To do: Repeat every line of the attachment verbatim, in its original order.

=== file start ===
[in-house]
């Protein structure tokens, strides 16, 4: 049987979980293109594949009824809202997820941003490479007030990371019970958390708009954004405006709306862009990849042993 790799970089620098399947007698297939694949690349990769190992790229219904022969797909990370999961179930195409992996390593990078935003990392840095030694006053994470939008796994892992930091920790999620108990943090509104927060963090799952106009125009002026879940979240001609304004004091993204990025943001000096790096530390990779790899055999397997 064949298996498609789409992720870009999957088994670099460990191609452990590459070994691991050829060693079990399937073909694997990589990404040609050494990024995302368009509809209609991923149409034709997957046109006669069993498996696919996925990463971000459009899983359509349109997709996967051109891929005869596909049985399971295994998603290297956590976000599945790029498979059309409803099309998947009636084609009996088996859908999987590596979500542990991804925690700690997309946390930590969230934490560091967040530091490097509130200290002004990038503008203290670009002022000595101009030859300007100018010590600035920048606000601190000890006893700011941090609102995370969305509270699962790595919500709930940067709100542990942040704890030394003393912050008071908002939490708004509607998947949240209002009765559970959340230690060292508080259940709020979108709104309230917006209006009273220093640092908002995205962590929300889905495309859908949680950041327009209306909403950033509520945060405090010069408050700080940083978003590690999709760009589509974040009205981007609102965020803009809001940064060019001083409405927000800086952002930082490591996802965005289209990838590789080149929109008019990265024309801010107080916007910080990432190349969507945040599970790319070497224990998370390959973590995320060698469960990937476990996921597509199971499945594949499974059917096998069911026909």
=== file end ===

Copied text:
[in-house]
């Protein structure tokens, strides 16, 4: 049987979980293109594949009824809202997820941003490479007030990371019970958390708009954004405006709306862009990849042993 790799970089620098399947007698297939694949690349990769190992790229219904022969797909990370999961179930195409992996390593990078935003990392840095030694006053994470939008796994892992930091920790999620108990943090509104927060963090799952106009125009002026879940979240001609304004004091993204990025943001000096790096530390990779790899055999397997 064949298996498609789409992720870009999957088994670099460990191609452990590459070994691991050829060693079990399937073909694997990589990404040609050494990024995302368009509809209609991923149409034709997957046109006669069993498996696919996925990463971000459009899983359509349109997709996967051109891929005869596909049985399971295994998603290297956590976000599945790029498979059309409803099309998947009636084609009996088996859908999987590596979500542990991804925690700690997309946390930590969230934490560091967040530091490097509130200290002004990038503008203290670009002022000595101009030859300007100018010590600035920048606000601190000890006893700011941090609102995370969305509270699962790595919500709930940067709100542990942040704890030394003393912050008071908002939490708004509607998947949240209002009765559970959340230690060292508080259940709020979108709104309230917006209006009273220093640092908002995205962590929300889905495309859908949680950041327009209306909403950033509520945060405090010069408050700080940083978003590690999709760009589509974040009205981007609102965020803009809001940064060019001083409405927000800086952002930082490591996802965005289209990838590789080149929109008019990265024309801010107080916007910080990432190349969507945040599970790319070497224990998370390959973590995320060698469960990937476990996921597509199971499945594949499974059917096998069911026909």